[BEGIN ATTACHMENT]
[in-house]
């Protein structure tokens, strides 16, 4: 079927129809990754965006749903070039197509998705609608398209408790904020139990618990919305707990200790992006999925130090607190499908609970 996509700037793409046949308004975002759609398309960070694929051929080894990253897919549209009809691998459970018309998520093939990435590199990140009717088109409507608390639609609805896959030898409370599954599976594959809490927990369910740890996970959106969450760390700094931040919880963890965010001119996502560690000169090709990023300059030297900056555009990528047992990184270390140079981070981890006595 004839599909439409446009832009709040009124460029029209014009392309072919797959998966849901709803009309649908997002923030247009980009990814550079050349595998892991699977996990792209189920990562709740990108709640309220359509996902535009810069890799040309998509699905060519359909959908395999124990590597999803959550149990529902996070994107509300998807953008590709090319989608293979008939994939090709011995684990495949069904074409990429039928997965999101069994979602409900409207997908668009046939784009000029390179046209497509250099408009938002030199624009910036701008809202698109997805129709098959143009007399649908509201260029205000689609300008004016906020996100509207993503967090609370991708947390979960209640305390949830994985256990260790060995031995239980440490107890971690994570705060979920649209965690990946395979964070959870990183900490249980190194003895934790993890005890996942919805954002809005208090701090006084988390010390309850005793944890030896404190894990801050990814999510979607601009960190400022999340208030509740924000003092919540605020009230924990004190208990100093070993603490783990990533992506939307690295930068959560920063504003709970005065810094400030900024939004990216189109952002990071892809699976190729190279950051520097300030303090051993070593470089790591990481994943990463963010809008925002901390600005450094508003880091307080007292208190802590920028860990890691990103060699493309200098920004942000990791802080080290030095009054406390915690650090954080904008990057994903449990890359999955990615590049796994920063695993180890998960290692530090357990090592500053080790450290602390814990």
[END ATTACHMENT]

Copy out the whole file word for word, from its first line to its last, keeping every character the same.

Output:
[in-house]
């Protein structure tokens, strides 16, 4: 079927129809990754965006749903070039197509998705609608398209408790904020139990618990919305707990200790992006999925130090607190499908609970 996509700037793409046949308004975002759609398309960070694929051929080894990253897919549209009809691998459970018309998520093939990435590199990140009717088109409507608390639609609805896959030898409370599954599976594959809490927990369910740890996970959106969450760390700094931040919880963890965010001119996502560690000169090709990023300059030297900056555009990528047992990184270390140079981070981890006595 004839599909439409446009832009709040009124460029029209014009392309072919797959998966849901709803009309649908997002923030247009980009990814550079050349595998892991699977996990792209189920990562709740990108709640309220359509996902535009810069890799040309998509699905060519359909959908395999124990590597999803959550149990529902996070994107509300998807953008590709090319989608293979008939994939090709011995684990495949069904074409990429039928997965999101069994979602409900409207997908668009046939784009000029390179046209497509250099408009938002030199624009910036701008809202698109997805129709098959143009007399649908509201260029205000689609300008004016906020996100509207993503967090609370991708947390979960209640305390949830994985256990260790060995031995239980440490107890971690994570705060979920649209965690990946395979964070959870990183900490249980190194003895934790993890005890996942919805954002809005208090701090006084988390010390309850005793944890030896404190894990801050990814999510979607601009960190400022999340208030509740924000003092919540605020009230924990004190208990100093070993603490783990990533992506939307690295930068959560920063504003709970005065810094400030900024939004990216189109952002990071892809699976190729190279950051520097300030303090051993070593470089790591990481994943990463963010809008925002901390600005450094508003880091307080007292208190802590920028860990890691990103060699493309200098920004942000990791802080080290030095009054406390915690650090954080904008990057994903449990890359999955990615590049796994920063695993180890998960290692530090357990090592500053080790450290602390814990």